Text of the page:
The New York Yankees' roster is in trouble. The only rookie they seem to have meaningfully uncovered in 2023 plays center field, but tore his UCL in September. Their massive free agent splurge should involve a $200 million+ contract on a center fielder who was non-tendered prior to the 2023 season.
There are many reasons a Yankees-Cody Bellinger union could work. His prodigious power from the left side was laughably missing from all recent versions of New York's lineup. He was an MVP candidate prior to a 2020 shoulder injury, and remade his diseased swing in 2023 in Chicago. His father was a Yankee and a champion; the emotional press conference photos arrange themselves.
But, after watching the Yankees' entire fleet of post-Gerrit Cole groundbreaking acquisitions crash and burn, this fan base is scarred. They're conditioned to regressions and worst-case scenarios. Whatever ligaments can be strained, will be strained. Regrettably, it doesn't even take significant mental gymnastics to pinpoint how a Bellinger contract could go sour. It just takes a light warmup and an Eric Cressey stretch.
The criticism writes itself if the Yankees pay out an eight-year deal to a player they could've had last year on a one-year flyer. Sadly, despite the obvious potential benefit, I can't look past the fact that it'd be the Yankees doing it, and therefore the 10th-percentile outcome is my brain's front-running option.
Yankees could use 2023 Cody Bellinger, but we all know they wouldn't get him
Who knows when I got this cynical? Maybe it was the Joey Gallo trade. Perhaps the Carlos Rodón signing. Or maybe it was the Every Single Moment of the Past Four Years. Either way, I've been through enough of "How did that not work?"s to be wary of potential "Ok, I plainly predicted that wouldn't work"s. Bellinger doesn't seem like the kind of guy to turn his back on Matt Blake -- but, then again, neither did the fiery Rodón, who also had an emotional connection to the Yankees, if not a familial one.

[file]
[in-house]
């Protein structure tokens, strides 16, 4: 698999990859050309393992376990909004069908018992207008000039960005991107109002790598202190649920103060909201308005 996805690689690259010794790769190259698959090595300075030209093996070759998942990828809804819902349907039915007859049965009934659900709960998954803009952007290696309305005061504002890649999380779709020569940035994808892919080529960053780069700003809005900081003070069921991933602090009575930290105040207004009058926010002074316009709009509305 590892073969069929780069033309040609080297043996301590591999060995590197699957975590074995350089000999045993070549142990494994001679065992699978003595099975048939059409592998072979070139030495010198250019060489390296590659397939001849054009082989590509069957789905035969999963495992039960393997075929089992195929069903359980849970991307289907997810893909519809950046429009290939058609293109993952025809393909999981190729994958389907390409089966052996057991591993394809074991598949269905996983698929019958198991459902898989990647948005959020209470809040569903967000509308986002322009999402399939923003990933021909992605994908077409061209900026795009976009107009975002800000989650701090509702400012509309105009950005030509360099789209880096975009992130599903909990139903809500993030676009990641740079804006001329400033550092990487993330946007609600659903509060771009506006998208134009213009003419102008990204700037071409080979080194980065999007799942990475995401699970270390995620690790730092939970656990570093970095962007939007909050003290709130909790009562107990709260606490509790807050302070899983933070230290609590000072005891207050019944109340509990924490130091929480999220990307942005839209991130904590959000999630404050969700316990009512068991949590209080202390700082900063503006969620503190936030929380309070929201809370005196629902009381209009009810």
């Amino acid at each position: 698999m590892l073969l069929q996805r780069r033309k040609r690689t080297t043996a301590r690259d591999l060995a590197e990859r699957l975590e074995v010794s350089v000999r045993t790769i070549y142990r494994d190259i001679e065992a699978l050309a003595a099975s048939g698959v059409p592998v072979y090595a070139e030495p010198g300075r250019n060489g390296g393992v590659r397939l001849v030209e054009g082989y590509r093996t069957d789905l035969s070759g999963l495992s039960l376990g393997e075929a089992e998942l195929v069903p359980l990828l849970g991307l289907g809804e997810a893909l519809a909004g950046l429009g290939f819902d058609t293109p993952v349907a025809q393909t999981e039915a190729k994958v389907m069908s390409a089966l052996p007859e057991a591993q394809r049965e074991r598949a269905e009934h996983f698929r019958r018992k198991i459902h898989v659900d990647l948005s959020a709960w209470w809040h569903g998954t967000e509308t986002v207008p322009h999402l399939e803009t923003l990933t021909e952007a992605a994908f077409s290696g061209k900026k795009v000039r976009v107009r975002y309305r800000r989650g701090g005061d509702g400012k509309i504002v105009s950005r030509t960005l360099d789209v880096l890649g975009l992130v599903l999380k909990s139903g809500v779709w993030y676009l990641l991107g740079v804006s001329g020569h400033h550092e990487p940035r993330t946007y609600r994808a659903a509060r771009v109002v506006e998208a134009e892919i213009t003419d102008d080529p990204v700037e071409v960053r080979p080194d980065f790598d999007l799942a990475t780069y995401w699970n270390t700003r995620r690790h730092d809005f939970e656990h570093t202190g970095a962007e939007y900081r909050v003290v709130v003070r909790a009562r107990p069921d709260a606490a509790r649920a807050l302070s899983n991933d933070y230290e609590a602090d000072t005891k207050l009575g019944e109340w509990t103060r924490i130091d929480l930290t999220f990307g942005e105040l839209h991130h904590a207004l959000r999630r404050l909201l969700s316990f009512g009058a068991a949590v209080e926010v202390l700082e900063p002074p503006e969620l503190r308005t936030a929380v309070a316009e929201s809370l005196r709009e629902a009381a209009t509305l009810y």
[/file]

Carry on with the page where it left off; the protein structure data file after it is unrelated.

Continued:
Despite impressive numbers, and with 81 games of short porching potentially ahead of him, Bellinger rarely hit the ball particularly hard in 2023. His barrel percentage is well in the Cubbie blues; his hard-hit rate fell in the 10th percentile. There's a world where any dip in Bellinger's luck is canceled out by favorable ballpark conditions in the Bronx. It's not like Wrigley Field is cavernous, though. Just because the right-field seats don't have a derisively-used nickname doesn't mean they're miles from home.
Bellinger seems resigned to leaving Chicago, recently speaking about his exceptional experience with a coaching staff that figured him out in the past tense. Unfortunately, I can't shake the vision of the Yankees scooping up someone else's unlocked gem, only for things to turn in the opposite direction almost immediately as the familiar spiral continues. "What the heck happened to Bellinger?" my phone buzzes with the same text it's received the past three seasons with different names swapped in and out.
I know what happened. He joined the Yankees.